(June 5 – written by Dave)
We’ve been chased more dogs in the last two days than in almost forever. We’d heard that dogs were bad in Ecuador but didn’t really see that many of them north of Quito. The little blighters have spent that past 48 hours trying to make up for their countrymen (er, countrydogs if that’s a word).
It’s quite sad actually as the dogs don’t appear to be owned by anyone. They mostly hang out in packs at roadside restaurants, repair shops or little stores. All of this of course on the 4 to 6 lane Pan-American Highway. They seem to sense us coming with several perpendicular stealth attacks from behind buildings and/or fences. Many of them have a wonky leg but that doesn’t seem to stop them from giving it a real go. With other dogs, we can normally yell “NO” and dogs back off. Not these mongrels, they keep coming. We’ve had to revert to the stop, grab a rock and throw the rock method. Dogs north of here would back off if you stop and really slink away if make a throwing motion. Not these guys, they require an airborne missile coming their direction before they give up.
Sadly, the shop owners where the dogs live don’t really seem to give a toss if the dogs chase us. We’ve had a few people laugh and many simply turn away. One guy yesterday got him his car and started honking. I’m not sure what that was about but it had no effect on the chasing mob – rocks were required again to halt their progress. I’ve taken to having a few just the right size rocks in my back pocket. I only wish I was a better aim, boy would I love to nail a couple of them right between the eyes.
All the anger was boiling over today, then we come across the sign below on the highway. It basically says “don’t hit me when I cross the road” – “one of your minutes will save my life”. Of course, they throw in a cute photo of Fido begging. And of course, the next dog we saw was so sad, that you couldn’t help feel sorry for it. One of its legs was badly mangled and the guys at the servo where we stopped were kind of looking after it (not enough to take it to a vet, of course, but perhaps they were throwing it scraps – at least they were not chasing it off). We went from hating dogs to feeling sorry for them in a matter of minutes. And I’m sure we’ll back to hating them with the next chasing pack. It’s a dog’s life…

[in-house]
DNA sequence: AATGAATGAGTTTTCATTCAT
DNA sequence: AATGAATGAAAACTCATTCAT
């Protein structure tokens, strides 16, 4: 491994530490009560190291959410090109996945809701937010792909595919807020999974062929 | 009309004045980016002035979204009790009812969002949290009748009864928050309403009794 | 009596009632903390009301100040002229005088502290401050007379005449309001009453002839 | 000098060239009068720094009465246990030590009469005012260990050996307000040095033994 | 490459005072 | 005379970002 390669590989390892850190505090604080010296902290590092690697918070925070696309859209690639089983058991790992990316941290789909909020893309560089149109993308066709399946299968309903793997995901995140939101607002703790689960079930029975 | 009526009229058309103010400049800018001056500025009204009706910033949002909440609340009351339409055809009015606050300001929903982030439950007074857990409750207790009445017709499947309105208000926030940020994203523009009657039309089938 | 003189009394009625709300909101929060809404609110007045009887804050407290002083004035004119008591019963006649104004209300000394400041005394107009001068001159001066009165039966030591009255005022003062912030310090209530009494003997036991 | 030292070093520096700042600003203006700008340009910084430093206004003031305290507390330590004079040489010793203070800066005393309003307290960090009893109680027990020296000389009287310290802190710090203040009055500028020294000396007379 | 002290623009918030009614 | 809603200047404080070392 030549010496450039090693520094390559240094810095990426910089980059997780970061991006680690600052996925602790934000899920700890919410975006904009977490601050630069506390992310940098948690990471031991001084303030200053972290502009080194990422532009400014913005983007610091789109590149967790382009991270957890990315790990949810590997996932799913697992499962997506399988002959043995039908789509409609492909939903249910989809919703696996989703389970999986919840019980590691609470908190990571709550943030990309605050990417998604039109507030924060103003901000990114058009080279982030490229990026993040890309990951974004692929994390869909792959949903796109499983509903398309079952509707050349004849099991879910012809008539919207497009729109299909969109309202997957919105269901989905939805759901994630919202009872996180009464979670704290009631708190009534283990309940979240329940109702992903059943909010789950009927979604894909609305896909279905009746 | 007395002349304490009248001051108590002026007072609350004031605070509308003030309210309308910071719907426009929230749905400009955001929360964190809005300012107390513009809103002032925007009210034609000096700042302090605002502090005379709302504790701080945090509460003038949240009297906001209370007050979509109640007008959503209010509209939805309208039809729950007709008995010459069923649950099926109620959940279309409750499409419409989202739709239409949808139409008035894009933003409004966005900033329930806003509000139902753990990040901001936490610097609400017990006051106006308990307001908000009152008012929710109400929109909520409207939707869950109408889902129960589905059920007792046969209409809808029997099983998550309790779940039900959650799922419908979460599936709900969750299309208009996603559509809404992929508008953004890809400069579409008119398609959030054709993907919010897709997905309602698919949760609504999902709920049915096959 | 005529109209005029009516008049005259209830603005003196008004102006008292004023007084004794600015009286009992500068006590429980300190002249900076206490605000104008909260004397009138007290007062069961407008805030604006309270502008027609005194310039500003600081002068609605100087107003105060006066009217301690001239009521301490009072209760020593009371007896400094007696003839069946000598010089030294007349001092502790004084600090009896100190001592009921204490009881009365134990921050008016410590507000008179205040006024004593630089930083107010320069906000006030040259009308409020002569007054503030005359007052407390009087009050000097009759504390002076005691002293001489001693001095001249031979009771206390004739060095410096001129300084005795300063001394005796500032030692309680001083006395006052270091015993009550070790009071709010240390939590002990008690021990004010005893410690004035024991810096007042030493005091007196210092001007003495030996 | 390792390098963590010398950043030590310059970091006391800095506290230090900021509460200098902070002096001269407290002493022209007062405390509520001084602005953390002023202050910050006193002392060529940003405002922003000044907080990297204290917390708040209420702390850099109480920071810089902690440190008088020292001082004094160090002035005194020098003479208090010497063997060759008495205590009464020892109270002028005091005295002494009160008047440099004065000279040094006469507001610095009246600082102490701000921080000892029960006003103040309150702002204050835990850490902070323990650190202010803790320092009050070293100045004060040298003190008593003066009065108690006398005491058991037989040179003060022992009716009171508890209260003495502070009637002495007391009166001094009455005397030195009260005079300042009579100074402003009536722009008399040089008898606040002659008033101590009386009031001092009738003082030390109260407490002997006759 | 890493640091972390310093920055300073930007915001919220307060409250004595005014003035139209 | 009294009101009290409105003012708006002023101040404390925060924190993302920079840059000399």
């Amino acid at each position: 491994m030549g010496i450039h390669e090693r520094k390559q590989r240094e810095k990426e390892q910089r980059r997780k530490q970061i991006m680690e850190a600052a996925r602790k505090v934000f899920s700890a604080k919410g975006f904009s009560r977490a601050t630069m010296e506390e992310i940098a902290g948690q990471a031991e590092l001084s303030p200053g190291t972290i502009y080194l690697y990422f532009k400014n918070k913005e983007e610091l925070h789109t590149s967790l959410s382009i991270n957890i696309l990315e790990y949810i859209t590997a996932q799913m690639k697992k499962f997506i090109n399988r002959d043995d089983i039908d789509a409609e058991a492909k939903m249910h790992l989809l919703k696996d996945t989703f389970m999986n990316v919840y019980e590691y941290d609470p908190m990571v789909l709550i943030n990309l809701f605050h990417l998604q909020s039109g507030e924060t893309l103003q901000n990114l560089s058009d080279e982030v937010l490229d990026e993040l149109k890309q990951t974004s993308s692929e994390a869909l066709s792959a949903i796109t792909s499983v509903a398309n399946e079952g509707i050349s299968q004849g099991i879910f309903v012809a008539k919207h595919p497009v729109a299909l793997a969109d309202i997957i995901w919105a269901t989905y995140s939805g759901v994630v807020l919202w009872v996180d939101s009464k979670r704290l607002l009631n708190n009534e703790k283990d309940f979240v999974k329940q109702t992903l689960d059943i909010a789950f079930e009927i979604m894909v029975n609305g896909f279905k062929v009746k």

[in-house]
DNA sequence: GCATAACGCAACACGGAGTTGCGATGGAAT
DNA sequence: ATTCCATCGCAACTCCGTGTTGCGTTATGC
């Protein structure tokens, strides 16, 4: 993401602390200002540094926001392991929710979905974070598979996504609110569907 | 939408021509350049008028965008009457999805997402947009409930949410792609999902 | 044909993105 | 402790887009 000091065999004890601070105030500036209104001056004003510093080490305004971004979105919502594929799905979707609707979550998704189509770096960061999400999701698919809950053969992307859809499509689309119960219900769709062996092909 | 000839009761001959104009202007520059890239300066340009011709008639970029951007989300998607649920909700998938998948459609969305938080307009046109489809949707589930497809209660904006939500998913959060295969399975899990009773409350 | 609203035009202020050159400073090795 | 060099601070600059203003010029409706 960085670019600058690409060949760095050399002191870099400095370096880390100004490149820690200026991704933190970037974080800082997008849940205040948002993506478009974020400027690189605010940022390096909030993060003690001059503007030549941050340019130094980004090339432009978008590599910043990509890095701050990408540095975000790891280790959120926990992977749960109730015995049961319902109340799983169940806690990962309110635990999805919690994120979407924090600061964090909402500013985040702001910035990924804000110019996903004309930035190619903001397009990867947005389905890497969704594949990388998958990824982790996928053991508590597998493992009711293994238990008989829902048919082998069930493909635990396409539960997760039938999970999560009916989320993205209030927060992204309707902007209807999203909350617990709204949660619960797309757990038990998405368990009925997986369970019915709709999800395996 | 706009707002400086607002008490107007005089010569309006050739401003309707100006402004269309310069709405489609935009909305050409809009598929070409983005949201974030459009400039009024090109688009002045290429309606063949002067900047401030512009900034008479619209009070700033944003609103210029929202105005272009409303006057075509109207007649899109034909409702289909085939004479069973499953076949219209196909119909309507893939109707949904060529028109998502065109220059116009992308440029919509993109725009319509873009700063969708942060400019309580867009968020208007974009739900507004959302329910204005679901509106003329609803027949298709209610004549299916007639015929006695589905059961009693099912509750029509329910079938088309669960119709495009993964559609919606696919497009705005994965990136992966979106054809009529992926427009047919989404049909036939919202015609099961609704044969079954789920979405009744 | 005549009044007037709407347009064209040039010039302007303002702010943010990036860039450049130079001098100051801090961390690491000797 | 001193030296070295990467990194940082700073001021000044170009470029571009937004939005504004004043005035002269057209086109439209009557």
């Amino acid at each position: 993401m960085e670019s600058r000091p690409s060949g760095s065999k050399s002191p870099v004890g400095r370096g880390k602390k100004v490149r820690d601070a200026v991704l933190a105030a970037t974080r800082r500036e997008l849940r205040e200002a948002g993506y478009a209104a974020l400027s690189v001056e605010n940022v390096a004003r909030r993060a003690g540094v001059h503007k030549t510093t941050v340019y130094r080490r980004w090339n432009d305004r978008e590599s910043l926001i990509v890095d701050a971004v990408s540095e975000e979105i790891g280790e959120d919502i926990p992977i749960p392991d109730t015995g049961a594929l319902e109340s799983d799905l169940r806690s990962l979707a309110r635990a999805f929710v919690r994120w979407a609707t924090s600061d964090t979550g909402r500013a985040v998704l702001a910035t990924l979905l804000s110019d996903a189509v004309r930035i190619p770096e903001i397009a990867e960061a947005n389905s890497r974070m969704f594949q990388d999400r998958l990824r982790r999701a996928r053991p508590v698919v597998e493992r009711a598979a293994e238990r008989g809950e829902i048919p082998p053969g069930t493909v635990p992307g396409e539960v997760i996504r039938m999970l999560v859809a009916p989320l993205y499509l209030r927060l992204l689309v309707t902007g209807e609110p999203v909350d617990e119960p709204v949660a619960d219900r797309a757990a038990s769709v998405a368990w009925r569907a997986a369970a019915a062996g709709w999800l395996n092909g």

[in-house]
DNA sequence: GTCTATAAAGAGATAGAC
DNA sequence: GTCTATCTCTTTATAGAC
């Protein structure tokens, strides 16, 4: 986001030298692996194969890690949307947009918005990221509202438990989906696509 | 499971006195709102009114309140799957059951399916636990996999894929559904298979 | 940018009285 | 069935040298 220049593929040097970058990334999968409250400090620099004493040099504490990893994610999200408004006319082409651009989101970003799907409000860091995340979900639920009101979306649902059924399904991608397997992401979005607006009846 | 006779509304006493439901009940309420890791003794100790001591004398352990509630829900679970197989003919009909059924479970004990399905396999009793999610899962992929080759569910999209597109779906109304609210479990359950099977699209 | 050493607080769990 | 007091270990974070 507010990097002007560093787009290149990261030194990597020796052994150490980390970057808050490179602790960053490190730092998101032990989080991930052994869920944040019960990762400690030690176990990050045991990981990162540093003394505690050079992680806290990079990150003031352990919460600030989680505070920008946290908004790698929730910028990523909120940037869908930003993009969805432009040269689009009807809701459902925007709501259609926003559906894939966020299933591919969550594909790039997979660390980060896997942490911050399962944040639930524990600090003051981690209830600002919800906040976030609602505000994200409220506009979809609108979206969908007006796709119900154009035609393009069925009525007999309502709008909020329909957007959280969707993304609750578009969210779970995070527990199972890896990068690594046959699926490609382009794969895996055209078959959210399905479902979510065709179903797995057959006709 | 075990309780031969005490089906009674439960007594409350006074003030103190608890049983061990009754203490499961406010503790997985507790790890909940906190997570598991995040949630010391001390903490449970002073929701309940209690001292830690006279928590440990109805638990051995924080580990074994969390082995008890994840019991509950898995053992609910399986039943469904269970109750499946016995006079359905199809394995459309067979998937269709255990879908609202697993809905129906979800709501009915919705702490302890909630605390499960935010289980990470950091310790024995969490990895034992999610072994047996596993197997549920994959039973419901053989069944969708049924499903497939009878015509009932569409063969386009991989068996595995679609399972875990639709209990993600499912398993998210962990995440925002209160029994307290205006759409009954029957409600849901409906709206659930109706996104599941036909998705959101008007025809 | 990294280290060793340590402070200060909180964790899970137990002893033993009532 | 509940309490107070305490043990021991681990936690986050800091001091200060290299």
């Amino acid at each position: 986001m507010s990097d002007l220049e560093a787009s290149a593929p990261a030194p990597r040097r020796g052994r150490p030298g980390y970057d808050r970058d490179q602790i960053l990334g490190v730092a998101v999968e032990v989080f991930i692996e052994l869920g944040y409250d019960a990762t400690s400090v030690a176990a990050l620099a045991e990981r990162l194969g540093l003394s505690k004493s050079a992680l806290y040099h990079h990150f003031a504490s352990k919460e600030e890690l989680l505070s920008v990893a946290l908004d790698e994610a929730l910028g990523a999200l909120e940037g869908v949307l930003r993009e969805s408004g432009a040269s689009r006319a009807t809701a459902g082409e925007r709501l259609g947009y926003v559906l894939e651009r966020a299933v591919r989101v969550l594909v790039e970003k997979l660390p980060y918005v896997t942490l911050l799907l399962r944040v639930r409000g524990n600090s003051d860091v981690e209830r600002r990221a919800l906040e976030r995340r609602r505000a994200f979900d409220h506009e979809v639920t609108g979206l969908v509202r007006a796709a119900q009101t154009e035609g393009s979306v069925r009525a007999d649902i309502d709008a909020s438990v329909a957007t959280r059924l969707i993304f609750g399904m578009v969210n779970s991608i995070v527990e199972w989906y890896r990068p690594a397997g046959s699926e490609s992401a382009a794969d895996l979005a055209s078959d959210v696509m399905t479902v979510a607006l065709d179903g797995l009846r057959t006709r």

Other than the dogs, the ride was fine. We had a bit of sun and some blue sky but not enough for us to get a look at Cotopaxi. Maybe we’ll just have to make a return trip to Ecuador. At least the clouds never got thick enough for us to get any rain. We were on the Pan American Highway all day and even took it straight into Ambato. We’d read all sorts of stories about it having bad traffic and it being really steep at the end but we managed pretty easily. There are a couple routes into town so maybe we lucked out and picked the right one. Traffic was easy and we didn’t even need our lowest gears.
We arrived about 11AM, too early for a hotel so we pulled into the main square (where they have a nice city sign) and decided to look for a cafe. There were a few places but none of them had a place where we could put the bikes and see them. I wandered a few blocks while Nancy hung out in the square. When I’m out on these missions, I always hope to find something or return to Nancy and discover that she’s met one of those helpful locals. Today I found nothing suitable and returned to find Nancy sitting by herself. Dang, what to do now? We agreed to go up the street a little further.
Just as we were leaving, a local came up and asked us about our trip. Meet Julio. Julio works at his family’s company that owns several local radio stations and was just out running an errand at the bank. We chatted a bit about our trip then asked him if he knew a nearby cafe, where we could keep the bikes safely nearby. Boy did he, he walked us two blocks up the street to a bakery where he negotiated with the owner that we walk our bikes though the cafe out to a courtyard area out back.
By the time we reached the bakery, we figured out that he could speak English (better than our Spanish) and that he was also quite the adventurer himself. He has done mostly motorcycle trips and has been all over South America, the USA, Europe, Asia and parts of Africa. He sat with us at the bakery for a while going over maps and giving all kinds of ideas about the local area. Eventually he passed the time where a “bank run” would be “too long” and he headed back to work. Thanks Julio – we really enjoyed meeting you and appreciate all of your suggestions about things to see in Ecuador.